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HERE IS THE LATEST FROM THE STATE GEOLIGEST;

AND BELOW THE MATCHING TEXT

 

Since gold originates in the glacial till that came down from northern Minnesota and Canada, and is washed out and deposited in river deposits, then the best place to find gold is in Iowa streams that cut glacial till directly. These would be in the areas where no loess (windblown silt) covers the till. These areas are shown on the map as the Des Moines Lobe and the Iowan Surface (the best places to find streams with gold). Till is also exposed in some areas of the Southern Iowa Drift Plain (so there you may find gold in streams in that area), but there is also a lot of till in that region. No matter what stream you look in, you should look in a portion of the stream where coarse sand is deposited (ideally black sand which is composed of iron oxide).

Good prospecting.

Raymond R. Anderson


Iowa Geological Survey Bureau Educational Materials EM-16 January 1999

 

GOLD IN IOWA

Raymond R. Anderson

 

Gold is widely distributed throughout the Earth's crust and is mined on all continents except Antarctica. South Africa possesses the largest known gold reserves and produces about two-thirds of the world’s gold, with Russia accounting for most of the remaining one-third. Gold is most often found in igneous rocks such as granite, although it is also present in a variety of other rock types, usually constituting less than 1 part-per-million. Most granites are formed by the slow cooling and crystallizing of a magma produced by the melting of pre-existing rocks. Because of its low melting point compared to other minerals, gold is among the last minerals to solidify during cooling of this molten magma. This characteristic allows the gold to be naturally concentrated with other low-melting point minerals such as quartz. Gold commonly solidifies in cracks and veins around quartz and other late crystallizing minerals. Gold is also found in oceanic basalts, metamorphic and sedimentary rocks, and in unconsolidated sediments deposited by streams or glaciers.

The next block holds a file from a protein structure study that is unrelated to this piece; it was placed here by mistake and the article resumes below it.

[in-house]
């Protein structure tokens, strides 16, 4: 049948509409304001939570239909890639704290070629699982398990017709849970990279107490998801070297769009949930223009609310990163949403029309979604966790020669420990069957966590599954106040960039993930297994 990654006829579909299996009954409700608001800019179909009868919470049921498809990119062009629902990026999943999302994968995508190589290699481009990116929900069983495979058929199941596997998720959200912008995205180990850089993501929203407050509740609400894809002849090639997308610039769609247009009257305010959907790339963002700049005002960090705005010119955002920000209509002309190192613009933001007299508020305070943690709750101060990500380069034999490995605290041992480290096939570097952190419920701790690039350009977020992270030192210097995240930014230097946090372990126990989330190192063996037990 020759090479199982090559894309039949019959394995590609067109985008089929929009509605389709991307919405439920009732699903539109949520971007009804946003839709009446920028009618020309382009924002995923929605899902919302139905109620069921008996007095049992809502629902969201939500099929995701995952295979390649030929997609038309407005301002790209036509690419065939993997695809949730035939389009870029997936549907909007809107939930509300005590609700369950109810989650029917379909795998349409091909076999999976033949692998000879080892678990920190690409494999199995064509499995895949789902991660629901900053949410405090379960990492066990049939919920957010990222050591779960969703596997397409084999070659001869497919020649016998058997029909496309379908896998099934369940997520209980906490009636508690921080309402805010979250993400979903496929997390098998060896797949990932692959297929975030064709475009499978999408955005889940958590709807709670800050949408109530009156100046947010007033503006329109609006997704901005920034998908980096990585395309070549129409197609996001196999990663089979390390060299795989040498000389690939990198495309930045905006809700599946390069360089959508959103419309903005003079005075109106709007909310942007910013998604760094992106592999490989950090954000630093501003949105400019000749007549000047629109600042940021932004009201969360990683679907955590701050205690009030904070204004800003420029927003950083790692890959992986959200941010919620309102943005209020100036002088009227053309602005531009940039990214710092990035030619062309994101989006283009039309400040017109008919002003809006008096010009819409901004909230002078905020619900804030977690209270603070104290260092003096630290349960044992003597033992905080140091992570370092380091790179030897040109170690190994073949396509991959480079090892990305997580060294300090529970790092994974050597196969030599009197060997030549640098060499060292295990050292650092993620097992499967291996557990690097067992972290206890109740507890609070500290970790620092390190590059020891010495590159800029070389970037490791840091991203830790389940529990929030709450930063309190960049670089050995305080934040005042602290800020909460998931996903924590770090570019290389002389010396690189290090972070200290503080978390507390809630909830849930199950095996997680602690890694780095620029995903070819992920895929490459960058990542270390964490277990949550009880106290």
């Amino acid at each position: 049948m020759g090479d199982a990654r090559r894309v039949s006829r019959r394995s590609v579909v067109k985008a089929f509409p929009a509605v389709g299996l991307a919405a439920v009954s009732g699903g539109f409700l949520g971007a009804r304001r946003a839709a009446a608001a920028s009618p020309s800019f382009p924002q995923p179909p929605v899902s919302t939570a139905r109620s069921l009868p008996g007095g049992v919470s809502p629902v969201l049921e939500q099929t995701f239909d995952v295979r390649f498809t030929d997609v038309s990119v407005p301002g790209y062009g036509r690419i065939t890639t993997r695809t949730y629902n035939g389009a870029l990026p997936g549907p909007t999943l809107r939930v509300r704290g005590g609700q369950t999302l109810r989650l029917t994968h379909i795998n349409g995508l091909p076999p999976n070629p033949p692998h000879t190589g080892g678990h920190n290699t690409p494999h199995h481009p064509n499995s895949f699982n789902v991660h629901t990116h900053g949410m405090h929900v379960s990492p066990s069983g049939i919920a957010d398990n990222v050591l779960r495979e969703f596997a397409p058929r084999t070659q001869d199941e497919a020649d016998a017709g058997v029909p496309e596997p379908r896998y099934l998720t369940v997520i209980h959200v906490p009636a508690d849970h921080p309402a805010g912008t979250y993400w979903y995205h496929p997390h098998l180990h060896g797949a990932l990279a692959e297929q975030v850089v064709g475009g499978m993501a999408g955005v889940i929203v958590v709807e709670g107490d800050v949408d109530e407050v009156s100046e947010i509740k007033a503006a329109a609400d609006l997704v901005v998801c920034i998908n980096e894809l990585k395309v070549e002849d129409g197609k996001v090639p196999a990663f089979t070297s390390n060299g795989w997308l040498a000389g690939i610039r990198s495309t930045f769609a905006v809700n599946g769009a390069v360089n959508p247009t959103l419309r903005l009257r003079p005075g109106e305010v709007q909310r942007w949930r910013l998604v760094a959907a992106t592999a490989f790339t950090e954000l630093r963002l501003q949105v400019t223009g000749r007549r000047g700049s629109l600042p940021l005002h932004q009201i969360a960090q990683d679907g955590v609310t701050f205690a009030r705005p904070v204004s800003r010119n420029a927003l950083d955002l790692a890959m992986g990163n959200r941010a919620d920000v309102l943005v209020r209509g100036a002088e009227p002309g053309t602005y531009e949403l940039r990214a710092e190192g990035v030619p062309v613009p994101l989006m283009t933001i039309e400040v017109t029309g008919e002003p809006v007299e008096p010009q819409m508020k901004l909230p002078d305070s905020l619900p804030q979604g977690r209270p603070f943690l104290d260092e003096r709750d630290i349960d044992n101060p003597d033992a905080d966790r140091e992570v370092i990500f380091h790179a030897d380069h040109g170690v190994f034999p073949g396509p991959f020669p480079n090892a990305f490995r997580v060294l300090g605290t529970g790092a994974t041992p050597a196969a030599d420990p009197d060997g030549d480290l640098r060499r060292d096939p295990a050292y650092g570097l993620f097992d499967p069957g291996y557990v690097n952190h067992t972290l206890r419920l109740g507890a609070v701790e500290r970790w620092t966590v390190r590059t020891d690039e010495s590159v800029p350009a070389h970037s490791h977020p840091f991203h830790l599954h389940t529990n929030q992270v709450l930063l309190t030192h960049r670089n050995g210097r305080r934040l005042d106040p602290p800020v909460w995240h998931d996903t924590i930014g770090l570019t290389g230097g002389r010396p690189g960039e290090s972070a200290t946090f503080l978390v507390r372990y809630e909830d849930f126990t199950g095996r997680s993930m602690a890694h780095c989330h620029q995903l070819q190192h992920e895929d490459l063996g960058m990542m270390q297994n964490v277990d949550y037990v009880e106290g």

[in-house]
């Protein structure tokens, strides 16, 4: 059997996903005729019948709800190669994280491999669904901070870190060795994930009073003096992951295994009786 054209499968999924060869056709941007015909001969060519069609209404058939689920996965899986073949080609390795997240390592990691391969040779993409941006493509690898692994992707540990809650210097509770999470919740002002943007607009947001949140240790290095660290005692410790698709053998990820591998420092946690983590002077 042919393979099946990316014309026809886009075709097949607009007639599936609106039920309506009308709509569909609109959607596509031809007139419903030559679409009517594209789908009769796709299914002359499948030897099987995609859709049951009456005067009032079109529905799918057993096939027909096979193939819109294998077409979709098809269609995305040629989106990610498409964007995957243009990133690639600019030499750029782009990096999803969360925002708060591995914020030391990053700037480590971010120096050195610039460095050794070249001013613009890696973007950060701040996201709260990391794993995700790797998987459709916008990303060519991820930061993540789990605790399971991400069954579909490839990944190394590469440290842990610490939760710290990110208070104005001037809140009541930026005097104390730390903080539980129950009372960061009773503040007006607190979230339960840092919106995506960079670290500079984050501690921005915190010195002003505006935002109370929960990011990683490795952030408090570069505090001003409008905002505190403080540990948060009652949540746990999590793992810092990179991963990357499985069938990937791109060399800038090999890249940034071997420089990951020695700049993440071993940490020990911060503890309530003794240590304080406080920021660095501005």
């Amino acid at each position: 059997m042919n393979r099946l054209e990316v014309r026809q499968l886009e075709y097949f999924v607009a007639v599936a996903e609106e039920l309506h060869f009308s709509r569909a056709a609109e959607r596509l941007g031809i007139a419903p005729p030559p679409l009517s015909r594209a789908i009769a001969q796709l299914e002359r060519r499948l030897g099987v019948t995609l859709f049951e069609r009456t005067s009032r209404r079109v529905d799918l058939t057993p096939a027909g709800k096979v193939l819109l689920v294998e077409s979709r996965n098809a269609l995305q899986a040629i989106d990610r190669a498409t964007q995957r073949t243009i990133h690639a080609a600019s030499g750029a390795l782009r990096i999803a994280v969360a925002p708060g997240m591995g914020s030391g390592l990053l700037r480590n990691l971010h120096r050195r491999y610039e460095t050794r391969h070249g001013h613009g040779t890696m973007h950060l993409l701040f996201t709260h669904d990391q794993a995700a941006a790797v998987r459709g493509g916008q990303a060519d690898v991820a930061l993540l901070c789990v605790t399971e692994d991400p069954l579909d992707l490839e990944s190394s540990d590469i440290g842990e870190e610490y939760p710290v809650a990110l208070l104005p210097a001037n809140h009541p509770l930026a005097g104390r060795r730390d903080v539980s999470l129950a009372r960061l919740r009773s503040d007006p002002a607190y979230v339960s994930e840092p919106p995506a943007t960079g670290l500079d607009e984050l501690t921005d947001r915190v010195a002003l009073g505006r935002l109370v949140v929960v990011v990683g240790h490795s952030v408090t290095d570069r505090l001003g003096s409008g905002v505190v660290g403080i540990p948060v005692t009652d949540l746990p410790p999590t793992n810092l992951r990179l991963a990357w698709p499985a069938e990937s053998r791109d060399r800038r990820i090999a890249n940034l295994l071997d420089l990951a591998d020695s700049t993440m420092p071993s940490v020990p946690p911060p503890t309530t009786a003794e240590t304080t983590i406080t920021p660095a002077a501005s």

There are no outcroppings of gold-rich rocks in Iowa. However, gold is present in the veneer of glacially deposited materials that cover most of the state. This glacial material was derived from Minnesota and Canada where gold-bearing igneous rocks are present at the land surface. The glaciers eroded these gold-rich rocks and mixed them with other rock debris before depositing them in Iowa. While the gold is present in small amounts throughout these glacial materials, it may be concentrated by the state’s many rivers that cut into these deposits. Because of its high density, the gold (as small grains and flakes) is deposited along with sand and gravel by the flowing water. These stream deposits are the best place to find gold in Iowa. Historically, gold has been reported along the Iowa River near Steamboat Rock and Eldora in Hardin County; along Otter Creek near West Union, Brush Creek and the Volga River in Fayette and Clayton counties; along the Des Moines River near Pella, Douds, and Farmington; along Vasser Creek in northeast Davis County; and along the Little Sioux River near Correctionville in Woodbury County and near the town of Cherokee. Along the Big Sioux River at Klondike in Lyon County, a small placer mining operation recovered gold from river gravels in the early 1900s -- Iowa’s only known commercial gold mining venture.

In 1853 an Eldora innkeeper named John Ellsworth reported gold on his farm along the Iowa River. As news of the discovery spread, Iowa experienced its own gold rush. It is estimated that as many as 3,000 would-be miners descended on the Eldora area in search of instant wealth; all left disappointed.

In 1904 a report on the Geology of Fayette County by T.E. Savage (Iowa Geological Survey Annual Report XV) stated that $1.00 to $1.50 worth of gold could be panned from Otter Creek by a "patient washer" in a day. In 1904 an ounce of gold was worth only $20.67. Today with the value of gold about $300 per ounce, a similar day’s work could produce gold worth about $25.

So, if you get caught up in the lure of gold, grab a pan and take to the field. Find a river or creek that cuts into glacial deposits (primarily in north-central or northeast Iowa). Contact the landowner and secure permission to explore along the river. Locate an area where sand and/or gravel occurs, and test your gold panning skills. Who knows, with a lot of work and a little luck you may join the fraternity of individuals who have discovered Iowa gold.

 

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